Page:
I know that I want to create new knowledge, and change the world! And if I can get a full professorship into the bargain, as well as win the disciplinary and institutional pissing contests by which goods are allotted within the Ivory Tower, well, all the better.

These goals can conflict.

And so it is that I find myself in the weird position of having an article scheduled to appear in Women Communication Scholarship (pseudonym) and am ambivalent, even angry, about it. My little story indicates at least one small way that scholarly publication is broken, and how some of it is our own damn fault. Is my fault.

What’s making me angry is that I submitted to this journal because of its high reputation, its high rejection rate, its mass adoption by academic libraries … and it turns out that they have a standing two year delay on publication. Let me be perfectly clear: once you go through the whole year of being reviewed and re-reviewed and your piece is accepted, your publication date will be TWO FURTHER YEARS IN THE FUTURE. I expressed some shock to the editor when she sent me my August 2014 publication date, in April 2012. She is shocked, too, having witnessed the creeping commercialization of this work over a generation of editorship. But this delay is their new standard. They have a perpetual backlog of submissions and accepted papers, because of their impact, and because they are published by a commercial publisher, who will not let them clear this out with some double print issues, they will have a TWO YEAR DELAY FOR THE REST OF THE WORLD.

Now, I work in new media. My article will be about three years old when it finally appears. Older, actually, because it’s based on a survey that took some time to complete. It will be historical by the time it appears. It’s going to be out of the page proofs stage by Labour day of this year, then SIT IN A DIGITAL DRAWER FOR TWO MORE YEARS before it gets printed. As the bemused editor wrote to me, the brave new world of academic editing of commercially-published journals “both requires that we publish scholarship and that we don’t publish scholarship.”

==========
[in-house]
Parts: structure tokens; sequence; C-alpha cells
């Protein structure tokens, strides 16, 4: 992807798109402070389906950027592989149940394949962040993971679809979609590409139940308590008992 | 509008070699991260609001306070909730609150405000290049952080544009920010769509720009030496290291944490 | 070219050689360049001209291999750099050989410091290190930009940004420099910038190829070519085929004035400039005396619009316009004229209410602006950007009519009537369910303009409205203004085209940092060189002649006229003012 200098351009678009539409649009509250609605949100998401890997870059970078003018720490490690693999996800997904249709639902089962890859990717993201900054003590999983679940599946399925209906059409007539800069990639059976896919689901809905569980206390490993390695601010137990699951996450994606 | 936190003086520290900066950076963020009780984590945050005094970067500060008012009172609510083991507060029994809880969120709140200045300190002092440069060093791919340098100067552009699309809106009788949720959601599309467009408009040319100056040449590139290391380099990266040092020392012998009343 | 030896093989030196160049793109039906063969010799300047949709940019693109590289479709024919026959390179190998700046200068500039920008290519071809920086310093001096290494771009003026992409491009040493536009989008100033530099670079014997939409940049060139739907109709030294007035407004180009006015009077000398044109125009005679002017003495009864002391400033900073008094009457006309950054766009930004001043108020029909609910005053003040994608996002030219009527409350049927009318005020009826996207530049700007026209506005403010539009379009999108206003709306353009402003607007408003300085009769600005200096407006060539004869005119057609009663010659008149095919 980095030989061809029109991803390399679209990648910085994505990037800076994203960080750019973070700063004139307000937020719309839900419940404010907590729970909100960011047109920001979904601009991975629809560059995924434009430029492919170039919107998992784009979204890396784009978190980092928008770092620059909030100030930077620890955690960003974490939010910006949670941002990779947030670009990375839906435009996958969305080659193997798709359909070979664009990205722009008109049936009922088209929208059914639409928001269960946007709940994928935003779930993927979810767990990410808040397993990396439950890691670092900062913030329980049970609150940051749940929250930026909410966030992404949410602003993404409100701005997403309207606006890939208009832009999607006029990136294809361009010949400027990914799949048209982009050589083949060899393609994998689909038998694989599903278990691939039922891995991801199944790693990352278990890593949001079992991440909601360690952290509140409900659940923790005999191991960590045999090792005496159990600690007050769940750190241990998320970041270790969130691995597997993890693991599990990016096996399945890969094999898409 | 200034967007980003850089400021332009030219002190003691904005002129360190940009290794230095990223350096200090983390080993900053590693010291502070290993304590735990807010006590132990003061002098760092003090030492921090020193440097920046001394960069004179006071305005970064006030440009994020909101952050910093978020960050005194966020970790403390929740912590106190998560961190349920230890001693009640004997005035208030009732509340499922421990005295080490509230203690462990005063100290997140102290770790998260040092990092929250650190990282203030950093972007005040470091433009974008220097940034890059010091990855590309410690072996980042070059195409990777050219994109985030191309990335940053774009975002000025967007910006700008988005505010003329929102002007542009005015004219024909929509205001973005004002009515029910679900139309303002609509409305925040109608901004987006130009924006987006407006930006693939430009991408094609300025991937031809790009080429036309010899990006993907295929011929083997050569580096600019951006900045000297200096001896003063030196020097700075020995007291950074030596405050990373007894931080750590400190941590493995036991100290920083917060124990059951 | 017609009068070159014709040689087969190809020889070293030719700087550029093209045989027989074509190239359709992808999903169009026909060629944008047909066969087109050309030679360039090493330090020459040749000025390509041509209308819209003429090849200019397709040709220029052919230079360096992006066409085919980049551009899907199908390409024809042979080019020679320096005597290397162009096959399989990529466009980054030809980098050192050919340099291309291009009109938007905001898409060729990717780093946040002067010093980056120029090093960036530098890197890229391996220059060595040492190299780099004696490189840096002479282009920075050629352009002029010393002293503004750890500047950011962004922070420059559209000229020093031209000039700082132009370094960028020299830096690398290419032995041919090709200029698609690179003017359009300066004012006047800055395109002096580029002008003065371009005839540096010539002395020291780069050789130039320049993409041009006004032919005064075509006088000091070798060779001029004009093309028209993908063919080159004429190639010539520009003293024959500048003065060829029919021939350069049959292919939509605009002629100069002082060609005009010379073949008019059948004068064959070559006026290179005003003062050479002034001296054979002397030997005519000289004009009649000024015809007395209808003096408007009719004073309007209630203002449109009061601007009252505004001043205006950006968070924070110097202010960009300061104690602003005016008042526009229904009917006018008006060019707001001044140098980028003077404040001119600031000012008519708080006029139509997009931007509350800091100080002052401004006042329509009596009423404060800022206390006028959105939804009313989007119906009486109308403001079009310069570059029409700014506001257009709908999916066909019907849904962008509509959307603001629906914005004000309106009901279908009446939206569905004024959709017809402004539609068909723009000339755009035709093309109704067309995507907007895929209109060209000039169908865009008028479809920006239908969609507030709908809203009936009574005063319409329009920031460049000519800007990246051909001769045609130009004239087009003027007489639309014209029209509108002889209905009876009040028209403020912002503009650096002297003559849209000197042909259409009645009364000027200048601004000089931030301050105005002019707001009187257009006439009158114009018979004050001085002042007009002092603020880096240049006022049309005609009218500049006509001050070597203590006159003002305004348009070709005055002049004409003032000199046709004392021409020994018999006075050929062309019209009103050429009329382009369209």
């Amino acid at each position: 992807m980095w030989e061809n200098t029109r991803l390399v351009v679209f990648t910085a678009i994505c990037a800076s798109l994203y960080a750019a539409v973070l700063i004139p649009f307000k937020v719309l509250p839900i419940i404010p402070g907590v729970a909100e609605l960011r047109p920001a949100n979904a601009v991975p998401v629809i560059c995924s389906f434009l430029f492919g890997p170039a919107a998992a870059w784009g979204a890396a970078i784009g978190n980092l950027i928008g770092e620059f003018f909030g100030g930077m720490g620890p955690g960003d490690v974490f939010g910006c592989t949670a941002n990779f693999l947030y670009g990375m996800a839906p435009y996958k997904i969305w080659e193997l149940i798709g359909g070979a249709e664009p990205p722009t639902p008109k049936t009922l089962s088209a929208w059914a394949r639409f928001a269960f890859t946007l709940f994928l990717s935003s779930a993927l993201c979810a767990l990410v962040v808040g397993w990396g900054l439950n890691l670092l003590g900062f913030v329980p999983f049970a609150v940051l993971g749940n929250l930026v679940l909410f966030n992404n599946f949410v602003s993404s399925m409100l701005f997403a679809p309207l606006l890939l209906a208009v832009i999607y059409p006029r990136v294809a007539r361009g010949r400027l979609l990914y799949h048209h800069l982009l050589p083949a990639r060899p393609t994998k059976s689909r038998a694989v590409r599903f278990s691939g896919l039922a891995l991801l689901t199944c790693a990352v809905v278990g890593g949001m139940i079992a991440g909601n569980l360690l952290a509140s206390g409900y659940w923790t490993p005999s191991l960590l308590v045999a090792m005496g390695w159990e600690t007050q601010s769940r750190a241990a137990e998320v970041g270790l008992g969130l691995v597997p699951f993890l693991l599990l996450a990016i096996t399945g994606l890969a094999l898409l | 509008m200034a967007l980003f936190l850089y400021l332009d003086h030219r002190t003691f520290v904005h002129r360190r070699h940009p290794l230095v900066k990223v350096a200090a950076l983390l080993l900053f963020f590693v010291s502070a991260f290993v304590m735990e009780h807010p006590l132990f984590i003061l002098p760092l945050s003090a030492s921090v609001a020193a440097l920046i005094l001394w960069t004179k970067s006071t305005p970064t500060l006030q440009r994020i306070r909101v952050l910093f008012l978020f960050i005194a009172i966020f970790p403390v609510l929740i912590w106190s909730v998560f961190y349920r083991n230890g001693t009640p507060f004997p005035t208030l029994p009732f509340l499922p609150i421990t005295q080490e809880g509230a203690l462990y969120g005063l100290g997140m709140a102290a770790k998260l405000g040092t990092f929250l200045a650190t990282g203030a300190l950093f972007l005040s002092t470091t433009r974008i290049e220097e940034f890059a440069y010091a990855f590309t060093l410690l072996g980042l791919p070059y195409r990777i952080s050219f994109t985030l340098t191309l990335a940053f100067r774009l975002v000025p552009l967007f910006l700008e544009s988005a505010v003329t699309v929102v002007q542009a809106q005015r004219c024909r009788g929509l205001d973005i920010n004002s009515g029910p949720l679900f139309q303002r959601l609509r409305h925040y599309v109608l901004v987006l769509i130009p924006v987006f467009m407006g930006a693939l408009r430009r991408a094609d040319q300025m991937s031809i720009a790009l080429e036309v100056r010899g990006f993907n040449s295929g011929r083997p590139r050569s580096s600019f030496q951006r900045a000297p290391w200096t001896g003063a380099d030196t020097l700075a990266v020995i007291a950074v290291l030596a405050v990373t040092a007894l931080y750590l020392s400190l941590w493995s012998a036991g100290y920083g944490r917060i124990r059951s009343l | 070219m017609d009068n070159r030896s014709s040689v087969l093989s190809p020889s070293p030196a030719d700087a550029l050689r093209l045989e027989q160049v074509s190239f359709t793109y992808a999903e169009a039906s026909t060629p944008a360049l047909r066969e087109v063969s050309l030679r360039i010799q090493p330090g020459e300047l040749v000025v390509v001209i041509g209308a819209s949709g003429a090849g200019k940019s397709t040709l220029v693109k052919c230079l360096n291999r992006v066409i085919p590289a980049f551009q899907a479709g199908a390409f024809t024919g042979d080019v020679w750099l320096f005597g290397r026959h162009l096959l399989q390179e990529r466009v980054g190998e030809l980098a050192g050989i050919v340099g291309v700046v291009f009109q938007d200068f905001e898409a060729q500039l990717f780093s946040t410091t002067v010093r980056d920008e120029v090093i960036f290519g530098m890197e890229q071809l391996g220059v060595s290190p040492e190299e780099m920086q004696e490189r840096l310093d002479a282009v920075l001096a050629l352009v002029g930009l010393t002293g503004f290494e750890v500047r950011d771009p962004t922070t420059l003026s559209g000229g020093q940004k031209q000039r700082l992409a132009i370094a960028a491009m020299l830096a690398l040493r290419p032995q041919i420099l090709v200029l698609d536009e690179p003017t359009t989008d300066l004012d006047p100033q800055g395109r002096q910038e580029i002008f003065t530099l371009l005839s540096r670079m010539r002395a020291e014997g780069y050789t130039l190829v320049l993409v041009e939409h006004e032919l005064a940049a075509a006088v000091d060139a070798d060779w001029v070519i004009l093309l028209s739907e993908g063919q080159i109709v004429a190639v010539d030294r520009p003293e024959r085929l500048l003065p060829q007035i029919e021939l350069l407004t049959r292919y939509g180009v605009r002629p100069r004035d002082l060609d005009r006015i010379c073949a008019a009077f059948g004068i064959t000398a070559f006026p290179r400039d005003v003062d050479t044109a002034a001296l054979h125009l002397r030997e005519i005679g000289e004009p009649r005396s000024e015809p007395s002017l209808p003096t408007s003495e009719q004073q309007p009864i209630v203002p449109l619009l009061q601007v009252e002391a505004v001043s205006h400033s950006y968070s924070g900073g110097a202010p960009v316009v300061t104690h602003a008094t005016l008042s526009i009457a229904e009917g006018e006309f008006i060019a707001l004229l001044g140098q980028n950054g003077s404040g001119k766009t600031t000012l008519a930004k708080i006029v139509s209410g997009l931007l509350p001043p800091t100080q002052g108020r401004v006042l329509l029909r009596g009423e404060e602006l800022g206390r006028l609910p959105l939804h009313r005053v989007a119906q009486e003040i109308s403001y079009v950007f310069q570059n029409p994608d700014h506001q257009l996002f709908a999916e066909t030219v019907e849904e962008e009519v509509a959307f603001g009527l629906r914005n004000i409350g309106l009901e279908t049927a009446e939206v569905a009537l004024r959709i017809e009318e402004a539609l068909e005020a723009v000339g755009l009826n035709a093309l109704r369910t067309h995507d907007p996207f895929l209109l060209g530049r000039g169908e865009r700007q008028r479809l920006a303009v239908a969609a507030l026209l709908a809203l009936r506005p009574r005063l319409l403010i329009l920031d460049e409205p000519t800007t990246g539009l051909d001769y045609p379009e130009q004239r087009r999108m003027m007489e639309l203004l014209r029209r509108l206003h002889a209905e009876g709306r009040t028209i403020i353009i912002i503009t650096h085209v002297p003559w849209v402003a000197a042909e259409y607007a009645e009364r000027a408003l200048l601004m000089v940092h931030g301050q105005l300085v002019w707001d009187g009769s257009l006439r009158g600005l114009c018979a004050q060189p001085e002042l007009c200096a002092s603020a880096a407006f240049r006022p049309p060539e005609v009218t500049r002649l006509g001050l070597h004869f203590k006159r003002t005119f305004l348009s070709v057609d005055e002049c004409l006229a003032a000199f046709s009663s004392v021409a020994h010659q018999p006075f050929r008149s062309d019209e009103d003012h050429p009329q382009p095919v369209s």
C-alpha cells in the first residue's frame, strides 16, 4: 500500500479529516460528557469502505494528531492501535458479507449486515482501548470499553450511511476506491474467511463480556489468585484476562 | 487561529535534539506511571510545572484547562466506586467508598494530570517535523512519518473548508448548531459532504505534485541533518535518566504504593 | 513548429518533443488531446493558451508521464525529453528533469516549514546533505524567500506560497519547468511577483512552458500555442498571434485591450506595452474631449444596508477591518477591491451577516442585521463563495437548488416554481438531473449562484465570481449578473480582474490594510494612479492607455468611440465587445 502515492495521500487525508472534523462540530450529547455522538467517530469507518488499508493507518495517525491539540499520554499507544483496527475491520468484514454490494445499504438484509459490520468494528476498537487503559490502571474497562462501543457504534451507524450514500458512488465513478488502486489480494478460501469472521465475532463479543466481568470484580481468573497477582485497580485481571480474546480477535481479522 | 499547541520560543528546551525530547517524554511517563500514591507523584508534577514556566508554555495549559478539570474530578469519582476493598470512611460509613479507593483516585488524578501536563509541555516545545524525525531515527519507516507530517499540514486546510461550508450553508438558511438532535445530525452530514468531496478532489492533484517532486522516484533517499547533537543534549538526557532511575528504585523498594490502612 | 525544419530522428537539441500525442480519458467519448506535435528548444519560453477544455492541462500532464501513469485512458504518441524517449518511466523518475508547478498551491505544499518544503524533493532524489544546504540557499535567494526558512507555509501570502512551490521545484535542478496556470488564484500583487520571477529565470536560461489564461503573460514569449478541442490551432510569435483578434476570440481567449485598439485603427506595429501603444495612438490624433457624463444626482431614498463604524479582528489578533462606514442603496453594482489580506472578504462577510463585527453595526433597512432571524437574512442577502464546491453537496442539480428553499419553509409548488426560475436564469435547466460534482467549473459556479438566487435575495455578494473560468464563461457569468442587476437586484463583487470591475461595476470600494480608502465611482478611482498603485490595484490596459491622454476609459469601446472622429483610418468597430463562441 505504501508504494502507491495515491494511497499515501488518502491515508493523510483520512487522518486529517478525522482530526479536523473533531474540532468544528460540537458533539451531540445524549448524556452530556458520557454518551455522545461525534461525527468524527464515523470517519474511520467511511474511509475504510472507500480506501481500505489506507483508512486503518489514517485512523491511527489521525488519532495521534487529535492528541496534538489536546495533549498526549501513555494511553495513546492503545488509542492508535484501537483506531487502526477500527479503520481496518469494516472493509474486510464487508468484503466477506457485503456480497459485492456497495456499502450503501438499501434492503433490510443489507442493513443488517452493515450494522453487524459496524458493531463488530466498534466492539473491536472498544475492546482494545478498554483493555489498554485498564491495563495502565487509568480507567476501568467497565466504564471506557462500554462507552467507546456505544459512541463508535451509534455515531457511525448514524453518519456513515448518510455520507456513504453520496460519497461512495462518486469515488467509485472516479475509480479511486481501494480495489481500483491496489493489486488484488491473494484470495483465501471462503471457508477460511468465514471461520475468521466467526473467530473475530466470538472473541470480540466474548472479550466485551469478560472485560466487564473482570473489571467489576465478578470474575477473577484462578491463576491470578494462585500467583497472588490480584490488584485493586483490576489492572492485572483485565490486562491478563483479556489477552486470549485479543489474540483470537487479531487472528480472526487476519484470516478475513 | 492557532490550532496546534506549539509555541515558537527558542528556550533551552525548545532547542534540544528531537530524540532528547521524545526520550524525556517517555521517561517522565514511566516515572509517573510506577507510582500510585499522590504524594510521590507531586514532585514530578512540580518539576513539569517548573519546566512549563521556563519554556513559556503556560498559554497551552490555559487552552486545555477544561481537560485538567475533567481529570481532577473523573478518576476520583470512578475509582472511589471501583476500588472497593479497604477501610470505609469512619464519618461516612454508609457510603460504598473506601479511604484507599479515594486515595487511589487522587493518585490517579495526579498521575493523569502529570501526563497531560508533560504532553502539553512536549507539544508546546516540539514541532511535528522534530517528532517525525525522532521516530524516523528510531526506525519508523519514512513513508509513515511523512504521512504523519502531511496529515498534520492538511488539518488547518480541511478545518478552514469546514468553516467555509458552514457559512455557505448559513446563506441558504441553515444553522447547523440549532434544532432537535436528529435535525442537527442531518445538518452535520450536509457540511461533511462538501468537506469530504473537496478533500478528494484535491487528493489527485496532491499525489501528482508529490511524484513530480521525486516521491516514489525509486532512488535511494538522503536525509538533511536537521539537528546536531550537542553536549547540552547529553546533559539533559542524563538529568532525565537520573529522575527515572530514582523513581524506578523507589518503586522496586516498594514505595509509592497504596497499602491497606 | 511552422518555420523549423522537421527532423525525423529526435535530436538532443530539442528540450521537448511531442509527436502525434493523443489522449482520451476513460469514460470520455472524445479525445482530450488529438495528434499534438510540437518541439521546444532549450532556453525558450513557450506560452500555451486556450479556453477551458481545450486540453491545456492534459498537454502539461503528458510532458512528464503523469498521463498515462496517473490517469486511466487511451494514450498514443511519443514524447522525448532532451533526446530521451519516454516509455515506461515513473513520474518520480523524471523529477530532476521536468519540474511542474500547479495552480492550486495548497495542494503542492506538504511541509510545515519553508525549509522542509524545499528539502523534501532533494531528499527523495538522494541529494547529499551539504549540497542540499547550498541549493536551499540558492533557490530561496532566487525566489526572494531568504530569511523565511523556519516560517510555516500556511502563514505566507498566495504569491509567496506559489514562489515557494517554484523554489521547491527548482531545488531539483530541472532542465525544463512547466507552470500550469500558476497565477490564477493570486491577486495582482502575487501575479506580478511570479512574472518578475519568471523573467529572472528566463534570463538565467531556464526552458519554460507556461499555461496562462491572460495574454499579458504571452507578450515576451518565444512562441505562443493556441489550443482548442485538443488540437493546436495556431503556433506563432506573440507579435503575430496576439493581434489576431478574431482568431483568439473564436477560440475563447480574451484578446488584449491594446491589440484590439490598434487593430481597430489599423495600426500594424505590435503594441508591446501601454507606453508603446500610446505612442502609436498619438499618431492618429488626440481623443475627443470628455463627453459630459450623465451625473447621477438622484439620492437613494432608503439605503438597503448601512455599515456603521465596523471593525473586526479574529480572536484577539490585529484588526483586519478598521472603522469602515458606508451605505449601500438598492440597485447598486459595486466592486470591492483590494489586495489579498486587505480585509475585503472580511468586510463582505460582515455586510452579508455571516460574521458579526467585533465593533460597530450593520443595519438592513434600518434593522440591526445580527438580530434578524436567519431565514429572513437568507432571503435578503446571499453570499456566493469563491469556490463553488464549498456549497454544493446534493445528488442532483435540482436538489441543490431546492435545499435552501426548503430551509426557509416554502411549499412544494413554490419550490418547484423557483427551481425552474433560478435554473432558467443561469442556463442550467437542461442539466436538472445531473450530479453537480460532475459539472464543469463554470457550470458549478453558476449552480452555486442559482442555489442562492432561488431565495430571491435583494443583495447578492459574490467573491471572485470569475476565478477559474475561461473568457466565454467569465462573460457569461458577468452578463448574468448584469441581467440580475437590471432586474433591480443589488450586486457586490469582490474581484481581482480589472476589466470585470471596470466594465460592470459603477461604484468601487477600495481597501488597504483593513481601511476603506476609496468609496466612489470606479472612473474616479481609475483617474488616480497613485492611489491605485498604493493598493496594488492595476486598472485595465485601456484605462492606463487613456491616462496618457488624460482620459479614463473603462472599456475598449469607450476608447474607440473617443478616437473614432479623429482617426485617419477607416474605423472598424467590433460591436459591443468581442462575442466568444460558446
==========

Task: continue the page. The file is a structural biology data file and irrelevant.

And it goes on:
This seems really, really wrong.

I consulted Twitter. My friends and colleagues in digital humanities were appalled. Some suggested pulling the article and submitting it somewhere with a faster turnaround. Some suggested back-door self-publishing–that is, use the citation information from the “forthcoming” journal and put the paper online somewhere so people could read it before it becomes irrelevant. I like this idea of guerrilla self-publishing.

I consulted my chair, who consulted my dean. They, by contrast, congratulated me on having my work “appear” in such a high profile venue, and told me to leave it there. I should not retract the article to publish it elsewhere with a lower impact factor, just to get it into readers’ hands. I could put it on my CV, they said, and it would “count” this year. So I will get a raise for heaving my work into a deep well. I must confess I like this idea, too, of appearing successful and important among my peers, and getting a raise, to boot.

To summarize: I get lots of chest-beating institutional credit for this “publication.” But no one actually gets to read my scholarship. It all leaves a very bad taste in my mouth.

This current publishing system is broken. It pits our desires for reputation and stature against a true public good, and removes the whole thing from academic hands to place it into commercial ones who have been quite canny at exploiting our desires for status and our lack of desire for detail work in marketing, bean counting, and publication.

As for me, I’m leaving the article where it is: this is the third journal I’ve submitted it to (it’s interdisciplinary and I have had the misfortune of getting one glowing and one damning review every where else it’s travelled) and I really want this work stamped with approval and circulating, however distant the future in which that happens. As a compromise between my ambitions and my scruples, I asked the editor if I could put a “pre-print” online, and she said it’s technically not allowed but that she understands, informally, that many other people do it. Nudge-nudge, wink-wink.

I ask you: if an article falls into the Taylor and Francis journal system and no one gets to read it, is any new knowledge created? If we’re all circulating these papers “pre-print” why are we bothering with these commercial publications at all, except for personal professional gain? And what should we do?

balance · enter the confessional · risky writing · writing


This weekend I had the opportunity to catch up with a dear friend who is an academic in my field. We had many things to talk about, but as it so often does the conversation inevitably turned to the profession. We are both in the early stages of our careers, my friend and I, and while my friend is on the tenure track and I am not, the stakes are relatively similar: publish publish publish! We spent a good deal of the evening discussing whether or not we would convert our dissertations into book publications.